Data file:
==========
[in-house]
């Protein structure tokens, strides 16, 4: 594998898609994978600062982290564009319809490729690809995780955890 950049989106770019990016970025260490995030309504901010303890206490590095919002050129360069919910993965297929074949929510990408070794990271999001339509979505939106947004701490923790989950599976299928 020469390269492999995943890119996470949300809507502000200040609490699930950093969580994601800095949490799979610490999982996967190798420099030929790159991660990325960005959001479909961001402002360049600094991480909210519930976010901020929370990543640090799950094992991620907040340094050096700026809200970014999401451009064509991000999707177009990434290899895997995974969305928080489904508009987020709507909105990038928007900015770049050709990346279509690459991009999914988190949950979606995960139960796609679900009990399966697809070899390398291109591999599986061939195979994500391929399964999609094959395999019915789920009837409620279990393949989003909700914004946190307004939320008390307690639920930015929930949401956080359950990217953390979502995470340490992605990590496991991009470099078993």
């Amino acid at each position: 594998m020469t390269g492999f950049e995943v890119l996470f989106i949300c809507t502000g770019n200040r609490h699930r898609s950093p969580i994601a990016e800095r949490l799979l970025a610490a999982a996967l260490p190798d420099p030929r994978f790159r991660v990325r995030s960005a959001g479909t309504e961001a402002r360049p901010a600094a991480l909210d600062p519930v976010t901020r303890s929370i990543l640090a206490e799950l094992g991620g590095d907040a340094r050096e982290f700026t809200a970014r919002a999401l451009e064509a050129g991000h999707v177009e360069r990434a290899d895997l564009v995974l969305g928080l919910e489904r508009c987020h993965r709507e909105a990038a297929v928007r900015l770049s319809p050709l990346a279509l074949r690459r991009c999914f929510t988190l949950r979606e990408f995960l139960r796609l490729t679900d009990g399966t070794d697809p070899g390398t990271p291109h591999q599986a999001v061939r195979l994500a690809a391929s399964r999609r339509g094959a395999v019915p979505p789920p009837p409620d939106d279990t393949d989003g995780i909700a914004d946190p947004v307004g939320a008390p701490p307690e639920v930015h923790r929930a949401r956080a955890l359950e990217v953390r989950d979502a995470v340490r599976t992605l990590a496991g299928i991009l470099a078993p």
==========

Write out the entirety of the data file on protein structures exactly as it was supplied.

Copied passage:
[in-house]
């Protein structure tokens, strides 16, 4: 594998898609994978600062982290564009319809490729690809995780955890 950049989106770019990016970025260490995030309504901010303890206490590095919002050129360069919910993965297929074949929510990408070794990271999001339509979505939106947004701490923790989950599976299928 020469390269492999995943890119996470949300809507502000200040609490699930950093969580994601800095949490799979610490999982996967190798420099030929790159991660990325960005959001479909961001402002360049600094991480909210519930976010901020929370990543640090799950094992991620907040340094050096700026809200970014999401451009064509991000999707177009990434290899895997995974969305928080489904508009987020709507909105990038928007900015770049050709990346279509690459991009999914988190949950979606995960139960796609679900009990399966697809070899390398291109591999599986061939195979994500391929399964999609094959395999019915789920009837409620279990393949989003909700914004946190307004939320008390307690639920930015929930949401956080359950990217953390979502995470340490992605990590496991991009470099078993």
């Amino acid at each position: 594998m020469t390269g492999f950049e995943v890119l996470f989106i949300c809507t502000g770019n200040r609490h699930r898609s950093p969580i994601a990016e800095r949490l799979l970025a610490a999982a996967l260490p190798d420099p030929r994978f790159r991660v990325r995030s960005a959001g479909t309504e961001a402002r360049p901010a600094a991480l909210d600062p519930v976010t901020r303890s929370i990543l640090a206490e799950l094992g991620g590095d907040a340094r050096e982290f700026t809200a970014r919002a999401l451009e064509a050129g991000h999707v177009e360069r990434a290899d895997l564009v995974l969305g928080l919910e489904r508009c987020h993965r709507e909105a990038a297929v928007r900015l770049s319809p050709l990346a279509l074949r690459r991009c999914f929510t988190l949950r979606e990408f995960l139960r796609l490729t679900d009990g399966t070794d697809p070899g390398t990271p291109h591999q599986a999001v061939r195979l994500a690809a391929s399964r999609r339509g094959a395999v019915p979505p789920p009837p409620d939106d279990t393949d989003g995780i909700a914004d946190p947004v307004g939320a008390p701490p307690e639920v930015h923790r929930a949401r956080a955890l359950e990217v953390r989950d979502a995470v340490r599976t992605l990590a496991g299928i991009l470099a078993p």